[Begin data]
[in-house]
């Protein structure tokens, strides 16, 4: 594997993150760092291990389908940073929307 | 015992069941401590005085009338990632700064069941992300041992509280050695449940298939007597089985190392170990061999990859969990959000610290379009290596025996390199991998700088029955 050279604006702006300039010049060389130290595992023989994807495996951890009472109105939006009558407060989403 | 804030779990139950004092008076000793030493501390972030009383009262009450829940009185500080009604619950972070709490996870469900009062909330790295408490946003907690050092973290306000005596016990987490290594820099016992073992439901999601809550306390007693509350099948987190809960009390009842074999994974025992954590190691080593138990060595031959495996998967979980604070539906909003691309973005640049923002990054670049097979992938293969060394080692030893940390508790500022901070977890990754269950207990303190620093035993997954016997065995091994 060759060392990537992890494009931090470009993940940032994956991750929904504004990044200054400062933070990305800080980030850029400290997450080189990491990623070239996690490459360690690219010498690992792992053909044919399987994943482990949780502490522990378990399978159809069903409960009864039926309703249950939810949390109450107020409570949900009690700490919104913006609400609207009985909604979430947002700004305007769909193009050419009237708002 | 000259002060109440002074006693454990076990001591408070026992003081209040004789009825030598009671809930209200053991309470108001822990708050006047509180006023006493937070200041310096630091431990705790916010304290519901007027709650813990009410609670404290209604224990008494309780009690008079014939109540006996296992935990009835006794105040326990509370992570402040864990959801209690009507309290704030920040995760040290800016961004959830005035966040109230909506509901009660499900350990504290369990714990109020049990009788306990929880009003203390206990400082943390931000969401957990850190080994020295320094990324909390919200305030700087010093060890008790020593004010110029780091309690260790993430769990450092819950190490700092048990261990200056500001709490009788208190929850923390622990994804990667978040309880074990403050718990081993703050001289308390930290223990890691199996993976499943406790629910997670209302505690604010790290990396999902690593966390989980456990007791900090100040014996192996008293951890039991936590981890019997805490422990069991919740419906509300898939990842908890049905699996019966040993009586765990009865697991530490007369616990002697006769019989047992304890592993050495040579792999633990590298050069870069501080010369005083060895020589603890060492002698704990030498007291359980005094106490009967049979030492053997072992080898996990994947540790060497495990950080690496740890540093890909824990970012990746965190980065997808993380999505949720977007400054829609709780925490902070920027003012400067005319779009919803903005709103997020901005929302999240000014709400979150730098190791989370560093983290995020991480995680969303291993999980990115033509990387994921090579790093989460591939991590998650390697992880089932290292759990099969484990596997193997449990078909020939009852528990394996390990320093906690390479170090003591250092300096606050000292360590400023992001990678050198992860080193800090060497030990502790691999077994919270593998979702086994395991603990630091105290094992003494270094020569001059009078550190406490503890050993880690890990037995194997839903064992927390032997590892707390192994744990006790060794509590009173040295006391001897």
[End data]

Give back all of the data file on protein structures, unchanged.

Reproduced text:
[in-house]
């Protein structure tokens, strides 16, 4: 594997993150760092291990389908940073929307 | 015992069941401590005085009338990632700064069941992300041992509280050695449940298939007597089985190392170990061999990859969990959000610290379009290596025996390199991998700088029955 050279604006702006300039010049060389130290595992023989994807495996951890009472109105939006009558407060989403 | 804030779990139950004092008076000793030493501390972030009383009262009450829940009185500080009604619950972070709490996870469900009062909330790295408490946003907690050092973290306000005596016990987490290594820099016992073992439901999601809550306390007693509350099948987190809960009390009842074999994974025992954590190691080593138990060595031959495996998967979980604070539906909003691309973005640049923002990054670049097979992938293969060394080692030893940390508790500022901070977890990754269950207990303190620093035993997954016997065995091994 060759060392990537992890494009931090470009993940940032994956991750929904504004990044200054400062933070990305800080980030850029400290997450080189990491990623070239996690490459360690690219010498690992792992053909044919399987994943482990949780502490522990378990399978159809069903409960009864039926309703249950939810949390109450107020409570949900009690700490919104913006609400609207009985909604979430947002700004305007769909193009050419009237708002 | 000259002060109440002074006693454990076990001591408070026992003081209040004789009825030598009671809930209200053991309470108001822990708050006047509180006023006493937070200041310096630091431990705790916010304290519901007027709650813990009410609670404290209604224990008494309780009690008079014939109540006996296992935990009835006794105040326990509370992570402040864990959801209690009507309290704030920040995760040290800016961004959830005035966040109230909506509901009660499900350990504290369990714990109020049990009788306990929880009003203390206990400082943390931000969401957990850190080994020295320094990324909390919200305030700087010093060890008790020593004010110029780091309690260790993430769990450092819950190490700092048990261990200056500001709490009788208190929850923390622990994804990667978040309880074990403050718990081993703050001289308390930290223990890691199996993976499943406790629910997670209302505690604010790290990396999902690593966390989980456990007791900090100040014996192996008293951890039991936590981890019997805490422990069991919740419906509300898939990842908890049905699996019966040993009586765990009865697991530490007369616990002697006769019989047992304890592993050495040579792999633990590298050069870069501080010369005083060895020589603890060492002698704990030498007291359980005094106490009967049979030492053997072992080898996990994947540790060497495990950080690496740890540093890909824990970012990746965190980065997808993380999505949720977007400054829609709780925490902070920027003012400067005319779009919803903005709103997020901005929302999240000014709400979150730098190791989370560093983290995020991480995680969303291993999980990115033509990387994921090579790093989460591939991590998650390697992880089932290292759990099969484990596997193997449990078909020939009852528990394996390990320093906690390479170090003591250092300096606050000292360590400023992001990678050198992860080193800090060497030990502790691999077994919270593998979702086994395991603990630091105290094992003494270094020569001059009078550190406490503890050993880690890990037995194997839903064992927390032997590892707390192994744990006790060794509590009173040295006391001897």